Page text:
The Europe 1600-1800 Galleries are a series of seven galleries running between the Museum’s two main entrances in Cromwell Road and Exhibition Road. Their renovation is a part of FuturePlan, a Museum-wide project to create beautiful and contemporary new settings for the V&A’s outstanding collections, while restoring much of the building’s original architecture and improving visitor experiences.
Map showing location of the Europe 1600-1800 Galleries
The galleries will become home to around 1,000 objects from the V&A’s collections; with spectacular examples of textiles and fashion, painting and sculpture, ceramics and glass, furniture and metalwork, prints and books. This will include the redisplay of some of the most magnificent and elaborate works of art and design in the V&A collections, made by Europe’s finest artists and craftsmen for the period’s most important figures, including Louis XIV, Marie Antoinette and Catherine the Great. The opportunity to display new acquisitions and objects that have not previously been on public display has also been enthusiastically welcomed.
Portrait of Madame de Pompadour by François Boucher, 1758. Museum no. 487-1882 Bequeathed by John Jones. Acquired by the V&A in 1882
A European man’s banyan, made of Chinese blue silk damask, c.1720s. Museum no. T.31-2012 Acquired by the V&A in 2012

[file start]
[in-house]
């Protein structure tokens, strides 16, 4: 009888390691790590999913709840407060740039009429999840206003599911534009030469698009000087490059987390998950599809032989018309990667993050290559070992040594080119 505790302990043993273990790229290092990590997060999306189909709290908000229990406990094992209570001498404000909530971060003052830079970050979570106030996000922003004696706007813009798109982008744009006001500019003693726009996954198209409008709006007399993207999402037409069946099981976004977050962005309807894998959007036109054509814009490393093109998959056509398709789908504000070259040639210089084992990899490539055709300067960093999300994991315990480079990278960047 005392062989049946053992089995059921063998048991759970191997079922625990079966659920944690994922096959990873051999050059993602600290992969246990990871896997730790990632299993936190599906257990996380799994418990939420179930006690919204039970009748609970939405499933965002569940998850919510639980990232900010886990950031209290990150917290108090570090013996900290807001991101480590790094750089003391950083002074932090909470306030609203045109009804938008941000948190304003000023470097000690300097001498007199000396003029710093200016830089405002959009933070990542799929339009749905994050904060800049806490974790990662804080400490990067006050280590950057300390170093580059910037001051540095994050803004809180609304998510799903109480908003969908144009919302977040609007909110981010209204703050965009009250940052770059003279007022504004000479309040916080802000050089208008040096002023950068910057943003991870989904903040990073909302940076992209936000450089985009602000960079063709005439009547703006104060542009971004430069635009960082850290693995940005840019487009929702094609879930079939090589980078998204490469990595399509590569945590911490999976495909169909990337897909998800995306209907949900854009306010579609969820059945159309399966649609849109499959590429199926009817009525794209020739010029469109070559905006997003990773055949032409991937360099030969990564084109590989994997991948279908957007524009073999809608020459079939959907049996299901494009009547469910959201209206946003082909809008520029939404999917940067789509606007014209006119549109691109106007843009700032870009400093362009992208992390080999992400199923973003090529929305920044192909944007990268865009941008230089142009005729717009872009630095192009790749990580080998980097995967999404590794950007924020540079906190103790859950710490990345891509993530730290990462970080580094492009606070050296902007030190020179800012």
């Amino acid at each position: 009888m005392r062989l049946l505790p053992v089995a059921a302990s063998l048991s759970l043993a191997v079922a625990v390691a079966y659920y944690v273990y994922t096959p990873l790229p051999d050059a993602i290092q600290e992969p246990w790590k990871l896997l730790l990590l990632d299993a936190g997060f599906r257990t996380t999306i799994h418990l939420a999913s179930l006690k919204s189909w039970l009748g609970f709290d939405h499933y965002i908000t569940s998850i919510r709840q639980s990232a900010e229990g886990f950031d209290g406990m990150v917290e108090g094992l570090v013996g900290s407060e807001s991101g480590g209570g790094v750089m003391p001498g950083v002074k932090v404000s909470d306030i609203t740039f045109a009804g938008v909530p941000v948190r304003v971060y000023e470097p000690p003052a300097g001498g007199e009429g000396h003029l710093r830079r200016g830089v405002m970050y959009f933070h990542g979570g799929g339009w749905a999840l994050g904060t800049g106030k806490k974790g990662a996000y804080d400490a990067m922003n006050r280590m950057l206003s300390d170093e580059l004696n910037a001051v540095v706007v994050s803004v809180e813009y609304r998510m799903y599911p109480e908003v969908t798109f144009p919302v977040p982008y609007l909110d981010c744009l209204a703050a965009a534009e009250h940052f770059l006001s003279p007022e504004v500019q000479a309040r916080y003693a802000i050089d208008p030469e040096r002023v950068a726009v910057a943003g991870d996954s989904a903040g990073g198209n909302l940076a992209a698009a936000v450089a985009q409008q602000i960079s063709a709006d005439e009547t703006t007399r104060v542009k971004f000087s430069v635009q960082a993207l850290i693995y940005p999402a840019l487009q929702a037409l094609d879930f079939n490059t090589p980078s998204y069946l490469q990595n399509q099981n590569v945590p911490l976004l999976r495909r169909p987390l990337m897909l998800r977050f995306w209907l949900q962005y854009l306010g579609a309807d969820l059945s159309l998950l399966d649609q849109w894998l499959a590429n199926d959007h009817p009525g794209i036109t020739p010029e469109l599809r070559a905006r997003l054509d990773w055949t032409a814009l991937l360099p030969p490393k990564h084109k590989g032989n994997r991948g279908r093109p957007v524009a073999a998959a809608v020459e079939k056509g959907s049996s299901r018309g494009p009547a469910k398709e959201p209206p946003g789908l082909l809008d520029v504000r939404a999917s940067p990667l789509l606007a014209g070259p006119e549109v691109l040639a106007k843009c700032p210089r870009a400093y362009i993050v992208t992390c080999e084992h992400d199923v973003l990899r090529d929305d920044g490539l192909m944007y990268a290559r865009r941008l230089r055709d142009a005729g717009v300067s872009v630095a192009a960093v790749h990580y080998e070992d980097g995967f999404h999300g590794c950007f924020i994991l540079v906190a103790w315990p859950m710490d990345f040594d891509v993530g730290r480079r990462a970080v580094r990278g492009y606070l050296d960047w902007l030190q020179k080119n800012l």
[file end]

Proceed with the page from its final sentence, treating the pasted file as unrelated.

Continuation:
The seven galleries will create a chronologically organised story of design and art in Europe throughout the 17th and 18th centuries. Objects will be presented in thematic displays exploring key styles, fashions, lifestyles and ideas of the period. Some displays will provide instructive presentations of themes; others will suggest the grandeur of court interiors for which the larger and more elaborate pieces were made; and some will recreate rooms, evoking more intimate interiors. Amongst the galleries there will also be three designated Activity Areas, to allow visitors to explore themes in a more interactive and ‘hands-on’ manner. These areas currently have the working titles of: The Cabinet, The Salon and The Masquerade.
Views of the Galleries in their previous incarnation
Europe has changed dramatically since these galleries were last renovated in the 1970s. The fluidity of modern Europe replicates that of the continent for much of the period 1600-1800. Our new displays will aim to illustrate the constant movement of designers or their ideas and of skilled work-forces during that time, and their interaction with those who wielded political power or formed the market for their creations.
Our project will reopen (and re-discover) the galleries: revealing the architectural features of the original Aston Webb interior, returning the grand rooms to their original height; using space more efficiently and improving disabled access. A reversal of the previous chronological arrangement of displays will relocate the start of the new galleries to the main entrance, allowing visitors to move on from the impressive Medieval and Renaissance Galleries in a logical progression.
Recent visitors may have spotted the hoardings now covering both entrances to the galleries, enlivened with a depiction of one of the V&A’s panels of early 18th century Portuguese painted tiles. A lot has been happening behind these hoardings … as will be revealed in future blog entries.
The Galleries in their current state